GREENFIELD — If there’s any doubt the Hancock County 4-H Fairgrounds has maxed out on space, one need only visit the Exhibition Hall, say those who try to stack and cram projects into the area as the number of pictures and poster boards continues to increase.
“It takes a lot of planning to get it all in,” said Darrin Couch, Hancock County 4-H Agricultural Association vice president. “Without much space, we’ve got things hanging from the rafters.”
The overflow of exhibits is a metaphor for the current state of the fairgrounds, some say.
“Our programs are not waning,” Couch said. “They continue to grow, and we’re running out of buildings.”
Many, but not all, of those who show, work and live near the barns and stalls for a week at the fairgrounds say it’s time to consider expanding, improving and moving on.
A move last year to build a new covered multipurpose show arena on the fairgrounds’ northwest corner has recently morphed into renewed interest in building an entirely new fairgrounds on 200 acres of county-owned farmland north of U.S. 40 between CRs 400E and 500E.
Late last year, a collective of government, civic and agriculture stakeholders decided to put the proposal in play after a similar plan was shelved 10 years ago.
In April, county commissioners agreed in principle to move forward with plans for building what proponents are currently calling “XPLEX.” It would include a new county fairgrounds, a conference center and an enclosed livestock arena with an attached 150-stall barn.
On July 9, a steering committee will interview several consulting firms that answered requests for proposals ahead of selecting one to devise a master plan, said Greenfield Utilities Director Mike Fruth.
“The committee received about a half-dozen proposals, and that has been narrowed to three that will be reviewed at the next meeting,” Fruth said.
Once selected and given permission to proceed, the consultants will begin meeting with all stakeholders to come up with a “space-needs” analysis.
The lack of space is the underlying condition that spawns a host of symptoms, people at the fairgrounds say.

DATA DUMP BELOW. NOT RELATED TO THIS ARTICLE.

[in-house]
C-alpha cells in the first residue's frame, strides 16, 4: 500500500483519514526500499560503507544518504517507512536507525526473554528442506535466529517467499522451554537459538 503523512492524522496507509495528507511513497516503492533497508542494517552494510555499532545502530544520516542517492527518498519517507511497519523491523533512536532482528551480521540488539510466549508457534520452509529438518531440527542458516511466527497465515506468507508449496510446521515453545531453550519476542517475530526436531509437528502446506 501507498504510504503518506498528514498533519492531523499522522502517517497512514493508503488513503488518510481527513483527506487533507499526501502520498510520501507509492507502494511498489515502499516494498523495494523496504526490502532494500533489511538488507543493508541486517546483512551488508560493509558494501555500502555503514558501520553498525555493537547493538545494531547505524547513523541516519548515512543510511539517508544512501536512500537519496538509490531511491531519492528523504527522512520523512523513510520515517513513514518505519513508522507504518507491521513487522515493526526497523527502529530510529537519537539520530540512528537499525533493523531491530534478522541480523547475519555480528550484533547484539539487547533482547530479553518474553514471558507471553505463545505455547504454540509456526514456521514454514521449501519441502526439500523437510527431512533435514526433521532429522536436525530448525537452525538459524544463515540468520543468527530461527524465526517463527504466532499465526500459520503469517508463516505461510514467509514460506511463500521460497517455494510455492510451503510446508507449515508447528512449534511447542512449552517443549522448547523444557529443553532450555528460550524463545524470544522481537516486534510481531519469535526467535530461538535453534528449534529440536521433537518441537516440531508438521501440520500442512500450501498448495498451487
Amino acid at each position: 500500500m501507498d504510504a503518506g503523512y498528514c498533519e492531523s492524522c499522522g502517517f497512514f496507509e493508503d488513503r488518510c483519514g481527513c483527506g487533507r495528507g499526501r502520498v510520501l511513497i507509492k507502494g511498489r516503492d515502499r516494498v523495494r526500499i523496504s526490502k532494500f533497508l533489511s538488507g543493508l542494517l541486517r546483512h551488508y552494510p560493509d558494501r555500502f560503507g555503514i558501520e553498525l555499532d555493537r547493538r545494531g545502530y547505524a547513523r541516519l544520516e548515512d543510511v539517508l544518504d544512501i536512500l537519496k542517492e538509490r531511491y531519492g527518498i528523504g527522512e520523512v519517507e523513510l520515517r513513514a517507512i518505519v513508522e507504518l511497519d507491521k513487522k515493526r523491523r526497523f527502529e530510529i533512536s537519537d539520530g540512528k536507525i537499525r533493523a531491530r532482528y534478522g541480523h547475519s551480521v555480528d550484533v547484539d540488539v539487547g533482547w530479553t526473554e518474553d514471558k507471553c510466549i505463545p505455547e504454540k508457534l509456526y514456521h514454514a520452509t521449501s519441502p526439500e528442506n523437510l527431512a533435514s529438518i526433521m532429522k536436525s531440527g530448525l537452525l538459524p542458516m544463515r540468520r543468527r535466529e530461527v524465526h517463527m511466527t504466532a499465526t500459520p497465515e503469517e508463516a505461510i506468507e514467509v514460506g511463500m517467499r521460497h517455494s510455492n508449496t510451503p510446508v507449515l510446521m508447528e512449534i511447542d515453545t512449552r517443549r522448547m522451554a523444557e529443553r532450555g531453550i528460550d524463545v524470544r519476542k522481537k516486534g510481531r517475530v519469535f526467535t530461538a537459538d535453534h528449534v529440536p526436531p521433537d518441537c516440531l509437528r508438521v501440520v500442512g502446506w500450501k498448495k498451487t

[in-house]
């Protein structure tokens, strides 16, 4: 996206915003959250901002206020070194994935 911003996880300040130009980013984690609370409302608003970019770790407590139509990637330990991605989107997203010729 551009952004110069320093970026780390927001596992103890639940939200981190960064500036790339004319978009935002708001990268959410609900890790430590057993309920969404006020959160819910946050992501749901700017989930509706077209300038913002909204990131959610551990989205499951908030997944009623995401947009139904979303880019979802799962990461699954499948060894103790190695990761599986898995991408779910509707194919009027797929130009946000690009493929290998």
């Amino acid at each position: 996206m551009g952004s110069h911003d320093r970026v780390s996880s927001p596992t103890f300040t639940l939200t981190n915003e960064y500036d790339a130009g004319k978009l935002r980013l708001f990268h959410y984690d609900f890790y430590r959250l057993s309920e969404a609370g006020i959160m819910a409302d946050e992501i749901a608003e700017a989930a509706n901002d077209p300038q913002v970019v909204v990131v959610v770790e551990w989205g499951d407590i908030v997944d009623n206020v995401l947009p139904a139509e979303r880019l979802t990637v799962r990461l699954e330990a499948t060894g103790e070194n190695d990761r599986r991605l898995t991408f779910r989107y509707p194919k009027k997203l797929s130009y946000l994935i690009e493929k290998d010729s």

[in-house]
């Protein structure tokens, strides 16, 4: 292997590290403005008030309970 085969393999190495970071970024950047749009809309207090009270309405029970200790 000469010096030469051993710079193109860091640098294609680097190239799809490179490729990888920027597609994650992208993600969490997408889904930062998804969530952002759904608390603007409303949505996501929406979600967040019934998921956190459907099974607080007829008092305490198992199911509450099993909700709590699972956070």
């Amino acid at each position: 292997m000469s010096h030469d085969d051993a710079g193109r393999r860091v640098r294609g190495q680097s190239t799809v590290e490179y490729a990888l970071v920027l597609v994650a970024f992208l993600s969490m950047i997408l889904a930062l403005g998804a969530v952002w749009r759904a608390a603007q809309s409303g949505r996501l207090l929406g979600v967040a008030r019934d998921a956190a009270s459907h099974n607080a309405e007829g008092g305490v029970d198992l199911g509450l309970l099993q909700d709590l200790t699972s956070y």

Earlier this week, 13-year-old Madison Clutinger learned what it’s like to prepare several hundred pounds of show beef next to a persnickety, mischievous llama at the same wash rack.
It was a handful.
Between Madison and her brother, Austin, the Clutinger family has been bringing its livestock to the 4-H fair for the past nine years, and they say they could use a little more room.
Sitting under a pop-up tent behind their fair cattle stall Thursday, Madison said it would be nice to have everything under one roof with enough room to keep her tack box nearby at all times.
It’s a sentiment heard with some frequency in the barns and halls of the Hancock County 4-H Fairgrounds.
“I’m all for it,” said Bud Wesley, who’s been coming to the fair “all my life,” and continues to show animals with his kids and provide animals for those without them to participate in 4-H.
“We’ve outgrown this fairground 20 or 30 years ago,” he said.
Wesley is among those who say a new facility will alleviate the tricky logistics of moving animals in and out to accommodate the various show schedules. Wesley said a new fairgrounds could bring some extra money to the county as well.
“It would be a tremendous source of revenue with all the options it could provide – conferences, tractor pulls and shows,” Wesley said.
A new parking lot wouldn’t hurt, either, some say.